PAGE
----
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Nanoelectronics November 2016 Viewpoints

Technology Analyst: Nick Evans

Thermophotovoltaics: Pushing the Envelope of Solar Power

By Alastair Cunningham
Cunningham is an independent consultant specializing in nanomaterials and electronics.

Why is this topic significant?

Standard photovoltaic technology is fast approaching its fundamental physical limitations. Recent research into next-generation techniques demonstrates how overcoming these limitations could be achievable.

Description

Researchers at the Massachusetts Institute of Technology (MIT) recently published the results of their research into next-generation photovoltaic devices that could dramatically increase the efficiency of solar-energy generation. The devices use the principles of thermophotovoltaics—essentially turning sunlight into heat energy before reemitting it as light that is more suitable for the photovoltaic component of the cell. The scientists achieve this reemission by adding a layer of vertically aligned carbon nanotubes—extremely efficient absorbers of light across the entire visible spectrum—at the surface of the photovoltaic cell. This layer also contains an array of nanoscale photonic crystals that can reemit the heat generated by the nanotubes at the specific wavelengths that the photovoltaic cell can most efficiently transform to electricity.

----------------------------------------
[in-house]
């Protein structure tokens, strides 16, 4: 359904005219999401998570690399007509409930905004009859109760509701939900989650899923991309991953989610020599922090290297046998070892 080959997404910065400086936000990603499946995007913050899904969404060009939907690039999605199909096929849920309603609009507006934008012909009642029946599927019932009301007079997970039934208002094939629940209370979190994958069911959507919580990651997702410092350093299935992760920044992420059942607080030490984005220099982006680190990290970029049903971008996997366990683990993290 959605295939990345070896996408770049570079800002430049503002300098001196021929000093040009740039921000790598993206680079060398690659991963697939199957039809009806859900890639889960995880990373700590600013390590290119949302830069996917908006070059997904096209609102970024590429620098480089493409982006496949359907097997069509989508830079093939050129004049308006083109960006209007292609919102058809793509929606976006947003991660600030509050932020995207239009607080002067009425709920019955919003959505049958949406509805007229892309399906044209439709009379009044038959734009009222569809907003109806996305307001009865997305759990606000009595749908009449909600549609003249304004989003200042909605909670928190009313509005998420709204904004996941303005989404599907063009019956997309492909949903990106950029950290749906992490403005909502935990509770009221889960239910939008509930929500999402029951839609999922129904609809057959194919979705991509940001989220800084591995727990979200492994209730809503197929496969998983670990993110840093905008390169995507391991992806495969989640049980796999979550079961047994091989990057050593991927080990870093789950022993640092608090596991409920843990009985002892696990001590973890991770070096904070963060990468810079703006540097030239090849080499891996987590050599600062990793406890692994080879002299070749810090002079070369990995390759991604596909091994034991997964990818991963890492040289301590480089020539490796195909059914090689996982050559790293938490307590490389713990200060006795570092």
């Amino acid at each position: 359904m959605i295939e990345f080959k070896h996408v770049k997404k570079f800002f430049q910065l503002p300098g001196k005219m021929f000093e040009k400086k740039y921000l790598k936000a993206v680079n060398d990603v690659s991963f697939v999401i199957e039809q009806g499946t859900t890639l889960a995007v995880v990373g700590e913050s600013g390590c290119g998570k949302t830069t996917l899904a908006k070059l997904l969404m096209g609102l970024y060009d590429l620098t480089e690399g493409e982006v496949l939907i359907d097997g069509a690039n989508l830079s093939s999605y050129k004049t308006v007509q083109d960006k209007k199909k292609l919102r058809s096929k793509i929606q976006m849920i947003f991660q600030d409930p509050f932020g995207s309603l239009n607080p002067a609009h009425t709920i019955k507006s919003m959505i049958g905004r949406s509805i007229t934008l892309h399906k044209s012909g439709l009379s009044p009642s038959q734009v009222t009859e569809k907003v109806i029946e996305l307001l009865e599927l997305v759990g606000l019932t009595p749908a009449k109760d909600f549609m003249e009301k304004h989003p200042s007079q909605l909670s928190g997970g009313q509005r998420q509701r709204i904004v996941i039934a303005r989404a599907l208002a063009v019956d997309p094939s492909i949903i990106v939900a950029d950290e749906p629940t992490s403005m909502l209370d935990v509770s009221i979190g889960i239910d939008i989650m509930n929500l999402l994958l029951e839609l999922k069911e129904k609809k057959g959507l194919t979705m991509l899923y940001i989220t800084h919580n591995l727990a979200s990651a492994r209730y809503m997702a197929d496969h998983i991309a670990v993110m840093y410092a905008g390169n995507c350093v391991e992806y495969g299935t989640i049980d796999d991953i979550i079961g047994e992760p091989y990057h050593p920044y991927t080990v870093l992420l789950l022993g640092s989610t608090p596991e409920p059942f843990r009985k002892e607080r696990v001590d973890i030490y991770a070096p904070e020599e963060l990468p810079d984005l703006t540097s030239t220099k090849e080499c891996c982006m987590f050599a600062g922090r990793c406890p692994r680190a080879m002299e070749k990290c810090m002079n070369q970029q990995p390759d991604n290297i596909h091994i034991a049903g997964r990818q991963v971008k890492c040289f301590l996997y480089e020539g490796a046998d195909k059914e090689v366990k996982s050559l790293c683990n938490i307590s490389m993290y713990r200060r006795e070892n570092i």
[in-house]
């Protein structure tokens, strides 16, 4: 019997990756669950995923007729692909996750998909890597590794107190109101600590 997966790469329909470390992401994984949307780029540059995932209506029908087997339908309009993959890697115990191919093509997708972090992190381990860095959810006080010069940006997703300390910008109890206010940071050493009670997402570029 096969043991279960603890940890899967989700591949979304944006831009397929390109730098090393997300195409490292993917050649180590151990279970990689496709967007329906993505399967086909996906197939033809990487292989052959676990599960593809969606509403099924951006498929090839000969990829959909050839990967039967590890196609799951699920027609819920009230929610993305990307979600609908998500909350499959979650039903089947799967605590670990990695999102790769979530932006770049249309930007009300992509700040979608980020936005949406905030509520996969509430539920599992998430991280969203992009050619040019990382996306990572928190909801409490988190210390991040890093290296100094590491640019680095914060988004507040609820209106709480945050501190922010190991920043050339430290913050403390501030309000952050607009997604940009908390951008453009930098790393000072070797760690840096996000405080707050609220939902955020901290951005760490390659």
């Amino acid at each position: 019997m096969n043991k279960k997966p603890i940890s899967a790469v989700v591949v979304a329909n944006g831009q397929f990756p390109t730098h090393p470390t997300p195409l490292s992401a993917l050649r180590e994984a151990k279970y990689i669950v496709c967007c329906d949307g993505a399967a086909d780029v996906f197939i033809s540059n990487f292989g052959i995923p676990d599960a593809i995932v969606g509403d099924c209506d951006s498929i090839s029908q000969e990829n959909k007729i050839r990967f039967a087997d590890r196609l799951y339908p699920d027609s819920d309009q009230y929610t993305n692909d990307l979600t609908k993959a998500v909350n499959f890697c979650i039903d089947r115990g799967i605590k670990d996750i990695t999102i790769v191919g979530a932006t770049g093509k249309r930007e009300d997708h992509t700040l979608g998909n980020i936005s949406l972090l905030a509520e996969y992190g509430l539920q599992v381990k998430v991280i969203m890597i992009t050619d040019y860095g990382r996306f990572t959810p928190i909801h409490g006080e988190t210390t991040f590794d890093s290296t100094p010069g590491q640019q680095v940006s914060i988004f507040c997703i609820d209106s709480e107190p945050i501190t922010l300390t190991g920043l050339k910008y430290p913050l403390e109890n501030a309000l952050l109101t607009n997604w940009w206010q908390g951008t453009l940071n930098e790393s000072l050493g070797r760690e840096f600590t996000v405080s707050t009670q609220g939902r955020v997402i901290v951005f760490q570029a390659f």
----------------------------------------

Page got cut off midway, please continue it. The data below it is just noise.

The researchers—for the first time—were able to demonstrate a thermophotovoltaic cell that exhibits a higher efficiency than that of the underlying photovoltaic cell. At 6.8%, the efficiency of the prototype thermophotovoltaic device was relatively low—standard silicon photovoltaics can achieve efficiencies of between approximately 32% and 40%. However, the scientists claim that further research could result in additional gains.

Implications

Blocking sunlight from arriving at the surface of a photovoltaic cell in order to improve its efficiency may appear counterintuitive. However, thermophotovoltaics has the potential to reshape the solar-power industry and, by extension, the entire market for renewable energy. Any advance that significantly improves on existing technology could cause a shift in industry standards and prove to be highly lucrative for early adopters.